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From Bojan Smojver <bo...@rexursive.com>
Subject Re: DBD: Prepared statements, BLOBs etc.
Date Wed, 06 Sep 2006 20:34:55 GMT
On Tue, 2006-09-05 at 23:39 -0700, Chris Darroch wrote:

>    Firstly, Bojan, thank you for all the work on these patches!  I read
> through them last week and reviewed quickly your latest updates, and
> really, I don't see much to discuss -- it's all looking very close to
> what I might hope for!

No worries at all. Thanks for reviewing!

>    Here are my few thoughts so far.  They may not be completely cogent.
> 
> 1) The one thing that stood out for me was that apr_dbd_datum_get()
>    seems to take an apr_dbd_type_e parameter.  The drivers seem to
>    then format the result data from the DB into the requested type.
>    This means that you can ask for an APR_DBD_TYPE_NULL, for example,
>    regardless of what the data is.
> 
>    Now, I may very well be missing something here, but this seems
>    backwards to me.  I would have thought that you'd want to pass
>    an apr_dbd_type_e *type parameter instead, and then datum_get()
>    would write into that location the type of the column, and
>    write into the void *data parameter the actual data, formatted
>    as one would expect for the returned type.  So if the column
>    contains integers, you'd get a type of APR_DBD_TYPE_INT and
>    a pointer to a signed int, and so forth.

I was thinking about doing it this way as well and maybe it's the right
way - not sure. Here is why I chose to do it the way I did:

In majority (or all?) of my own database related work, I would know the
column type ahead of getting the data, because I was usually the one
that created the table, had prior knowledge of its structure or could
find out in some SQL way. So, I was thinking, why wait until after the
call to figure out what the column type is (and have another if/switch
construct after datum_get()) - let's specify it upfront.

The next thing that felt good about this approach is that the storage is
entirely managed by the caller. So, I already have my ints, shorts,
longs, brigades and other data types allocated - then I call datum_get()
with pointers to the allocated data, and I get everything populated and
ready to be used (minus the "is it null?" bit - see below).

And, it also gives us the opportunity to convert various data on the fly
with datum_get(), without any extra programming effort on caller's
behalf (to a degree, of course).

>    Further, if the data in that row for that column happens to be a NULL,
>    you'd get an APR_DBD_TYPE_NULL type and a NULL pointer.  That way,
>    you don't need to use the proposed apr_dbd_is_null() function unless
>    you're using the string-only API (i.e., the non-binary-data functions).

In the patches, I return APR_ENOENT from datum_get() if I find a null
value, so no need for apr_dbd_is_null() call. Except that I've forgotten
to do this for SQLite2... Sorry, I'll try to fix that.

> 2) Alas, for Oracle, there should probably also be the types
>    APR_DBD_TYPE_CLOB and APR_DBD_TYPE_BFILE, but I can add those
>    if I ever get around to implementing the Oracle version of this!  :-(

If that's what we need to do, sure, why not. You're the Oracle guy! :-)

> 3) Defining apr_dbd_blob in apr_dbd.h means it's going to wind up
>    fixed across all drivers.  Oracle would need an apr_dbd_clob too,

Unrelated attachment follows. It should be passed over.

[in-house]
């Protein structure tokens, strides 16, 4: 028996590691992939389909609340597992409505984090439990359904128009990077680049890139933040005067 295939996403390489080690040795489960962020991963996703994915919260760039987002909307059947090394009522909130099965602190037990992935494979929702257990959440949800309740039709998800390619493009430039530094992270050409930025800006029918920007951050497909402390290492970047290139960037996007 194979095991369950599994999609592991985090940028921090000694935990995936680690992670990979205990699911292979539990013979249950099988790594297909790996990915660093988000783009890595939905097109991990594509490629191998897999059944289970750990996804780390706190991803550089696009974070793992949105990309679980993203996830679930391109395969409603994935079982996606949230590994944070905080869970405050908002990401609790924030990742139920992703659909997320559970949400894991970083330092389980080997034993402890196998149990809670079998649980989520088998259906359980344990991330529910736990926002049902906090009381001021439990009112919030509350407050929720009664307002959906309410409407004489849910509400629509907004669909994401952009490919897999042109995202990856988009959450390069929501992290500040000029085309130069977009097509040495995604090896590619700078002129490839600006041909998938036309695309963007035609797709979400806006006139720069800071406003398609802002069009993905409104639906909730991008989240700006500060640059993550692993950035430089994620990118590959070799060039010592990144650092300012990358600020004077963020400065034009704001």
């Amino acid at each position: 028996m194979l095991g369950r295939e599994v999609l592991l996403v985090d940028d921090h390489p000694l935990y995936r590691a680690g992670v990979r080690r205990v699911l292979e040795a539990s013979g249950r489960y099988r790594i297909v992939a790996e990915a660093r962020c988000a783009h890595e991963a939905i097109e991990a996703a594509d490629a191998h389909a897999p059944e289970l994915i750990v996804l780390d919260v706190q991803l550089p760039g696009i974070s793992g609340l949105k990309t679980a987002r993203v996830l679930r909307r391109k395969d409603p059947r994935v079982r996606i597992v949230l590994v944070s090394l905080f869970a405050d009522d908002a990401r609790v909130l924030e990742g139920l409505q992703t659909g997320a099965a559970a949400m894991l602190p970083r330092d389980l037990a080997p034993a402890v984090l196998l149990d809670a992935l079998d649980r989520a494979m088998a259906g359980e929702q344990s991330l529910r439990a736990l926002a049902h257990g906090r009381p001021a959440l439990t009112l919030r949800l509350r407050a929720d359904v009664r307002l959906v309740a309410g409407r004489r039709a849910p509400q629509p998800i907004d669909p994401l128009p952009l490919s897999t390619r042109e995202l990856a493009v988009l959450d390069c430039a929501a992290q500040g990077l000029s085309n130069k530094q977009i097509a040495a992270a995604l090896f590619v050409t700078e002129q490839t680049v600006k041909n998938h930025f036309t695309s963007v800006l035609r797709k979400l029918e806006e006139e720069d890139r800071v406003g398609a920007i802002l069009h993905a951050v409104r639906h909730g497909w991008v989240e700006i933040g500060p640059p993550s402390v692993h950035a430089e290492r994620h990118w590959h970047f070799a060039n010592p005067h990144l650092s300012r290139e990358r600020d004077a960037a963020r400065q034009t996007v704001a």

>    or at least a common apr_dbd_lob (since the type would be specified
>    elsewhere, but the data, length, table, and column need to be known
>    at bind time for all LOBs in Oracle, IIRC).
> 
>    Do you see any way an apr_dbd_lob could be made private to the driver,
>    and the required data fields in it queried from the driver by
>    a kind of reflection method?  At one point, I proposed something
>    like this, but I'll modify it a bit here:
> 
> typedef enum {
>     APR_DBD_FLAGS_TABLE_NAME,
>     APR_DBD_FLAGS_COLUMN_NAME
> } apr_dbd_flags_e;
> 
> APU_DECLARE(apr_dbd_flags_e)
>     apr_dbd_type_flags_get(const apr_dbd_driver_t *driver,
>                            apr_dbd_type_e type);
> 
>    I'm thinking here that if you knew you were passing in a particular
> type of bound argument after an apr_dbd_prepare(), you could query to
> find out what fields you need to pack, either in the old-style string
> argument or in the new-style binary structure.  Or it could be called
> apr_dbd_lob_flags_get() and return an apr_dbd_lob_flags_e value:
> that would clarify its usage at the expense of using the method for
> any future kind of non-LOB data type.

Yeah, I see that this would be a lot more generic (i.e. you'd
dynamically figure out what needs to be put in - similar to figuring out
the data types in datum_get()). I was thinking along the lines of
keeping it relatively simple, by having a cover-all structure (which, of
course, is a recipe for breaking binary compatibility when we need more
fields :-).

In other words, in _prepare, we get in %p<something>, which means CLOB,
LOB, FILE or any other additional types that Oracle (and other DBs) may
support.

Then, in the _p[b]query/select (since we know the type from _prepare),
we get ourselves just a regular apr_dbd_blob_t, but we know to call the
correct bind functions and use the correct parts of it (i.e. length, or
table name, table name etc.). The apr_dbd_blob_t is just a data delivery
mechanism. We could have others - for instance apr_dbd_file_t (for
APR_DBD_TYPE_BFILE), which could look something like this:

struct apr_dbd_file {
    apr_file_t *file;   /**< file to read the data from */
    apr_size_t size;    /**< size to read */
    apr_off_t  offset;  /**< offset to read from */
    const char *table;  /**< table name (used for Oracle) */
    const char *column; /**< column name (used for Oracle) */
};

Again, thanks for reviewing and I hope you find my answer useful.

-- 
Bojan


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